The architect, Richard Roach Jewell, then Clerk of Works, prepared two plans. The design selected was in a free Gothic style, with strong Tudor overtones. It followed the structure of Medieval European market halls, with an undercroft at ground level and hall above.
Building began in 1867 – the plan was to finish in a year. However, work was not completed until 1870. Free tradesmen laid the foundations under the supervision of builder William Buggins, but most of the remaining work was done by convicts. This makes Perth Town Hall unique as the only capital city town hall in Australia built mainly with convict labour.
The Foundation stone was laid on 24 May 1867 – a public holiday for the Queen’s birthday – and a suitably festive ceremony was planned. The weather on the day, however, was miserable with torrents of rain turning the decorated streets to a sea of mud. Undeterred, the festivities went ahead, and Governor Hampton laid the foundation stone.
Like many of Jewell’s other buildings in Perth, the Town Hall was built in brick laid in Flemish bond. The bricks were made from clay from East Perth – now Queen’s Gardens.
Gallery of images of the Town Hall under construction
This “jewel” of the public works
A memorial plaque on the tower commemorates the architects – Richard Roach Jewell and James Manning. Jewell was the Clerk of Works of the Colonial Establishment, while Manning was the Clerk of Works in the Convict Establishment, and they worked together on several Perth buildings. Jewell was responsible for the design and construction of the building. Manning designed the spectacular hammerbeam roof and supervised the making of the roof trusses at Fremantle. He also designed the doors and windows.
The average number of mechanics, including laborers, employed from May 20, 1867, to May, 1870, has been 15 mechanics daily, and 19 laborers, making a total daily average of 35. If one mechanic only and one laborer had been employed, the mechanic would have been 47½ years nearly, or 14,780 days, and the laborer would have been 59½years nearly, or 18,531 days, i.e., at the rate of 312 days yearly, being the number of working days in a year.R.R. Jewell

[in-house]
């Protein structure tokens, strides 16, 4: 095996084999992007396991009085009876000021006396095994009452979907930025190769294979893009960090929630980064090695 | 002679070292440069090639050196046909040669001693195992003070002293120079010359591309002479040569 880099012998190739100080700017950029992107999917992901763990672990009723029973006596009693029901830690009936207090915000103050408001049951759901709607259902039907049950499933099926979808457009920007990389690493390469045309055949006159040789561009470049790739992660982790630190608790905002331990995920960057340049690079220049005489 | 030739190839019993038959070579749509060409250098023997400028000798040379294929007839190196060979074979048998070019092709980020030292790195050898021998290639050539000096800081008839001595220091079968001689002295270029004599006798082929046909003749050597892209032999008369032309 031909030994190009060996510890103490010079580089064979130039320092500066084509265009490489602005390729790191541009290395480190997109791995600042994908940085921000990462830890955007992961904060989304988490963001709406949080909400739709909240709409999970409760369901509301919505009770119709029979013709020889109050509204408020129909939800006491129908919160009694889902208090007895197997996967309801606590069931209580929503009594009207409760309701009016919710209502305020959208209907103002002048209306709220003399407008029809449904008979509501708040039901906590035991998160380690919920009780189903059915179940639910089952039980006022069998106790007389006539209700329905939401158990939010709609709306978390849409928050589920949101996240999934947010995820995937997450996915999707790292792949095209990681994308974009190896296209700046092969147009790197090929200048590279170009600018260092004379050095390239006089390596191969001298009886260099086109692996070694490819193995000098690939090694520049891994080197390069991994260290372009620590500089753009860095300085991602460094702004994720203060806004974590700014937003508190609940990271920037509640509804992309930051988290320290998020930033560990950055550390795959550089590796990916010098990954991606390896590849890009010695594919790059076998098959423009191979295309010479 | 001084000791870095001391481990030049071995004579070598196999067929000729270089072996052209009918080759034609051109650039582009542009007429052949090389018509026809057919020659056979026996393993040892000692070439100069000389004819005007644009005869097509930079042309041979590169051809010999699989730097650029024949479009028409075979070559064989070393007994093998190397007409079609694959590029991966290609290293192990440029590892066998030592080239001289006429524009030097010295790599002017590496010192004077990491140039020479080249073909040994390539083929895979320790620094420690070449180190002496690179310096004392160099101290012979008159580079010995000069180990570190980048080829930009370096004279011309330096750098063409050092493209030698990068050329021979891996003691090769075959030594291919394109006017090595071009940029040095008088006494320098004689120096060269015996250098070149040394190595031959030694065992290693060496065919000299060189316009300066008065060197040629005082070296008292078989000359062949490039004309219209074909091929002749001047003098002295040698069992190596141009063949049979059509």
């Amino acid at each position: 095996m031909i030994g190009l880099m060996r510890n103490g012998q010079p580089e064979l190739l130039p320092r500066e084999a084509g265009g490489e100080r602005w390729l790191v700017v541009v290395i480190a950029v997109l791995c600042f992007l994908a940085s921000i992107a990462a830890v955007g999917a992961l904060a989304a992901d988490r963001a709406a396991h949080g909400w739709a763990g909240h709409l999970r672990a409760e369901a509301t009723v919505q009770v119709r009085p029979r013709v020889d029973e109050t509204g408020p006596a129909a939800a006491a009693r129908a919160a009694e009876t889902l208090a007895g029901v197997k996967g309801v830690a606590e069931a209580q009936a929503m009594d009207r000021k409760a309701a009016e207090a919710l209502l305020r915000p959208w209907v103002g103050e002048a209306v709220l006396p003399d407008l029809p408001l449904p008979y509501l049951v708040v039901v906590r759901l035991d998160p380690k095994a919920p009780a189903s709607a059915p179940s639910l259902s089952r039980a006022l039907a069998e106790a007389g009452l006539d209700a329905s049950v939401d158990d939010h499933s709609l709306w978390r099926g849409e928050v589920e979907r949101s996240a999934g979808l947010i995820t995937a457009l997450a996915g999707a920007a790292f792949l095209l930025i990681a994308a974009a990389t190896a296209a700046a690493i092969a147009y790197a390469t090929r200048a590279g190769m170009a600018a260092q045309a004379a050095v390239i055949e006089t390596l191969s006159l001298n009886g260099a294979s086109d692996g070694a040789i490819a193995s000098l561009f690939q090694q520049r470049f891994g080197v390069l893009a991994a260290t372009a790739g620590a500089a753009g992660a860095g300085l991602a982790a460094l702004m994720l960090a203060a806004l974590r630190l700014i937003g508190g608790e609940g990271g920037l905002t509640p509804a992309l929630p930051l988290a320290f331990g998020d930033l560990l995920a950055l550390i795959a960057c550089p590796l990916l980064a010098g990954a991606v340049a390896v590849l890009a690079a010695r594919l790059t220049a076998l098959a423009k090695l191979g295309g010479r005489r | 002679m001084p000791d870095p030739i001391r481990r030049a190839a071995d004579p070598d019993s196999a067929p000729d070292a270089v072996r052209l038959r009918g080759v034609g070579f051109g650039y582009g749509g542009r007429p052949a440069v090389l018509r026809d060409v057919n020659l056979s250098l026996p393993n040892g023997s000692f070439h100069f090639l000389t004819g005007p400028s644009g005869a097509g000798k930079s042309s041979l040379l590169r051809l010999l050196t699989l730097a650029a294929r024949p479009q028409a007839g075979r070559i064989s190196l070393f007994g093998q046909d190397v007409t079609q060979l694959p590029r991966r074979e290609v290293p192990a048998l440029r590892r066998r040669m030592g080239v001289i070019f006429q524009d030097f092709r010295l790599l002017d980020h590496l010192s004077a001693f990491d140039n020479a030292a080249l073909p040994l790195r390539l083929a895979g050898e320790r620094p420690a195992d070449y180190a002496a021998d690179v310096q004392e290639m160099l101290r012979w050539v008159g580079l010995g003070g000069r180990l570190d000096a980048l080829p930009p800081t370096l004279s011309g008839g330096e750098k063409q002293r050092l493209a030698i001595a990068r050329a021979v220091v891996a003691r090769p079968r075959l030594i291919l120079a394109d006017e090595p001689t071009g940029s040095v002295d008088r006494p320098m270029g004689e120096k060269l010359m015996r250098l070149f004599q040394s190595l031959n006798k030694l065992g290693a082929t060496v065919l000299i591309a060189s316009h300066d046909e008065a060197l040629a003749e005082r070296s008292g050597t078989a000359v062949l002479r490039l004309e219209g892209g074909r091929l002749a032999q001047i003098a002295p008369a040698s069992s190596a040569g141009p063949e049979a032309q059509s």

We know the names and trades of all the convicts who worked on the Town Hall as the roll survives. Some of them, no doubt, stayed in Western Australia and contributed to the development of the state.
A popular story in Perth is that the small tower windows in the shape of arrows and architectural details in the form of twisted rope were sneaked into the design as a joke by the convict builders. However, this is unlikely as these features occurred on other public buildings of the time and it is hard to see how they could have got away with it.
Frederick Bicknell was interviewed by the Sunday Times in 1935, at the age of 96. He was a carpenter in his twenties when he was transported. He worked laying the shingles on the Town Hall roof.
Click here to read the full article about Frederick Bicknell.
David Gray worked as a bricklayer on the Town Hall for the whole project – including for the last few months in 1870 after he had obtained his ticket of leave. He had been convicted in 1865 for arson and forgery and sentenced to ten years transportation. After the Town Hall he worked as a bricklayer and later set up as a builder on his own account. When he died in 1912 his death notice described him as ‘one of the leading contractors in the earlier days of the state He was greatly respected by all who knew him and was always ready to help his fellows when in need.’
Edward Baldock worked as a bricklayer on the Town Hall in 1867 for about six months before gaining his ticket of leave. He had been originally convicted and sentenced to transportation for theft and assault. Following his release, he worked as a bricklayer. He married Henrietta Allen in 1871 in Busselton and had two children. However, he struggled with alcohol and separated from his family in 1873. He was arrested numerous times for drunkenness and assault up until 1901. Towards the end of his life he was listed as a builder in Wandering. He died in Narrogin in 1910.
A grand opening
The Town Hall was opened with great ceremony on 1 June 1870 – the anniversary of the foundation of the Swan River Colony. Unlike the laying of the foundation stone three years earlier, the weather was perfect.
Hundreds of people packed into the hall for the ceremony. Governor Weld’s speech included the announcement of self-government for Western Australia. After the National Anthem about 100 men sat down for a lunch – the ladies had to look on from the gallery! There were plenty of speeches and toasts. Following the opening the hall was opened to the public for the next few days.